Here’s the bottom line: If you’re covered under the Federal Employees Retirement System and can live off of income from your retirement benefit and savings (without tapping the proceeds of your TSP account), then delaying Social Security to age 70 is probably worth it. Unfortunately, knowing just how long you’ll live is the best indication of when you should claim your Social Security benefit. Social Security actually provides a life expectancy calculator to help you, but of course there are no guarantees.

If you want to explore these issues further, I will be partnering again with Micah Shilanski for a new three-week webinar series on the “Seven Secrets of Social Security.” The series will begin Aug. 14 and registration will open soon.

(Image via chuckstock/Shutterstock.com)

Tammy Flanagan has spent 30 years helping federal employees take charge of their retirement by understanding their benefits. She runs her own consulting business at www.tammyflanagan.com and provides individual counseling as well as online training for the National Active and Retired Federal Employees Association, Plan Your Federal Retirement as well as the Federal Long Term Care insurance Program. She also serves as the senior benefits director for the National Institute of Transition Planning Inc., which conducts federal retirement planning workshops and seminars.

For more retirement planning help, tune in to "For Your Benefit," presented by the National Institute of Transition Planning Inc. live on Federal News Radio on Mondays at 10 a.m. ET on WFED AM 1500 in the Washington-metro area. Archived shows are available on NITPInc.com.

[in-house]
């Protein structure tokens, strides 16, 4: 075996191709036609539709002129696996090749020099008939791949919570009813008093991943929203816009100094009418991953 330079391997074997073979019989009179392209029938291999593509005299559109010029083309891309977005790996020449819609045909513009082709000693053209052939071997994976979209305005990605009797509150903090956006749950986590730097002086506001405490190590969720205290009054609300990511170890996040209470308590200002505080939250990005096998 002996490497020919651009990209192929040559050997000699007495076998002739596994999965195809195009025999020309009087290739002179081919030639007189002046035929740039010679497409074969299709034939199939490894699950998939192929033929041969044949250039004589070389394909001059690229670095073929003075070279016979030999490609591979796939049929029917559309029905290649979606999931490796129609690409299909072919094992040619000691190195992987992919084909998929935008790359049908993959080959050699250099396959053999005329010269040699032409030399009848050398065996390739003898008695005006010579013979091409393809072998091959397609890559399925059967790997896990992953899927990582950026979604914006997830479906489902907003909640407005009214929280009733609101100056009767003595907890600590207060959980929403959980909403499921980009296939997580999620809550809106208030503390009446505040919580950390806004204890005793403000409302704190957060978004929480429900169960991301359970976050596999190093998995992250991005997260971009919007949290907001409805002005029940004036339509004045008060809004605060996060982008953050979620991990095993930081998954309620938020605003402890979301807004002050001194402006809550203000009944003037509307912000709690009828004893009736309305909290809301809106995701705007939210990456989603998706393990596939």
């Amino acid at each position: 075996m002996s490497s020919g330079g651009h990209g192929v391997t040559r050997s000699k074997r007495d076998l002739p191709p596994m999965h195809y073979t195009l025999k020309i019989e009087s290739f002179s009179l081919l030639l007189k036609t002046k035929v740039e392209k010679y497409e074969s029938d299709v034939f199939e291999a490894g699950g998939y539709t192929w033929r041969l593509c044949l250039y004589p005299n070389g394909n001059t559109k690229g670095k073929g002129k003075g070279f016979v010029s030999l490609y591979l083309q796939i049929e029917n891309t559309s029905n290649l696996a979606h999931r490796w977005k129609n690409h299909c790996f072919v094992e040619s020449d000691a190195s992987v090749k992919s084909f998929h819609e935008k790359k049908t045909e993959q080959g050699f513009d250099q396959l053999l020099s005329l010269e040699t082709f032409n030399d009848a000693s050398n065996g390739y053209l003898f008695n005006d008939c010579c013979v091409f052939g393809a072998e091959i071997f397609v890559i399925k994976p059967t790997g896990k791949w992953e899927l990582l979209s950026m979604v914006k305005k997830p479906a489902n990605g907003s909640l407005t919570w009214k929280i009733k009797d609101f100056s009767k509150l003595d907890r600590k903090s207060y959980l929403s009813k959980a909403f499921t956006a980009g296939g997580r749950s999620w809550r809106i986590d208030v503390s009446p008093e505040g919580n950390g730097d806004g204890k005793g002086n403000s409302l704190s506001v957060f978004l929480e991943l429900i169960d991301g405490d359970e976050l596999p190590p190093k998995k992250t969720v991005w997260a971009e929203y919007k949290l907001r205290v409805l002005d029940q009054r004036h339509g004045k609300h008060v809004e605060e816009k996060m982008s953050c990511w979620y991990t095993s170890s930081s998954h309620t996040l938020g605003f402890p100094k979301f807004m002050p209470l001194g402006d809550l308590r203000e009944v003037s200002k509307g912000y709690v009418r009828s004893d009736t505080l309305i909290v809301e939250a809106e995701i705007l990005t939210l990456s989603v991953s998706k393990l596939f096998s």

FROM OUR SPONSORS
JOIN THE DISCUSSION
Close [ x ] More from GovExec
 
 

Thank you for subscribing to newsletters from GovExec.com.
We think these reports might interest you:

  • Forecasting Cloud's Future

    Conversations with Federal, State, and Local Technology Leaders on Cloud-Driven Digital Transformation

    Download
  • The Big Data Campaign Trail

    With everyone so focused on security following recent breaches at federal, state and local government and education institutions, there has been little emphasis on the need for better operations. This report breaks down some of the biggest operational challenges in IT management and provides insight into how agencies and leaders can successfully solve some of the biggest lingering government IT issues.

    Download
  • Communicating Innovation in Federal Government

    Federal Government spending on ‘obsolete technology’ continues to increase. Supporting the twin pillars of improved digital service delivery for citizens on the one hand, and the increasingly optimized and flexible working practices for federal employees on the other, are neither easy nor inexpensive tasks. This whitepaper explores how federal agencies can leverage the value of existing agency technology assets while offering IT leaders the ability to implement the kind of employee productivity, citizen service improvements and security demanded by federal oversight.

    Download
  • IT Transformation Trends: Flash Storage as a Strategic IT Asset

    MIT Technology Review: Flash Storage As a Strategic IT Asset For the first time in decades, IT leaders now consider all-flash storage as a strategic IT asset. IT has become a new operating model that enables self-service with high performance, density and resiliency. It also offers the self-service agility of the public cloud combined with the security, performance, and cost-effectiveness of a private cloud. Download this MIT Technology Review paper to learn more about how all-flash storage is transforming the data center.

    Download
  • Ongoing Efforts in Veterans Health Care Modernization

    This report discusses the current state of veterans health care

    Download

When you download a report, your information may be shared with the underwriters of that document.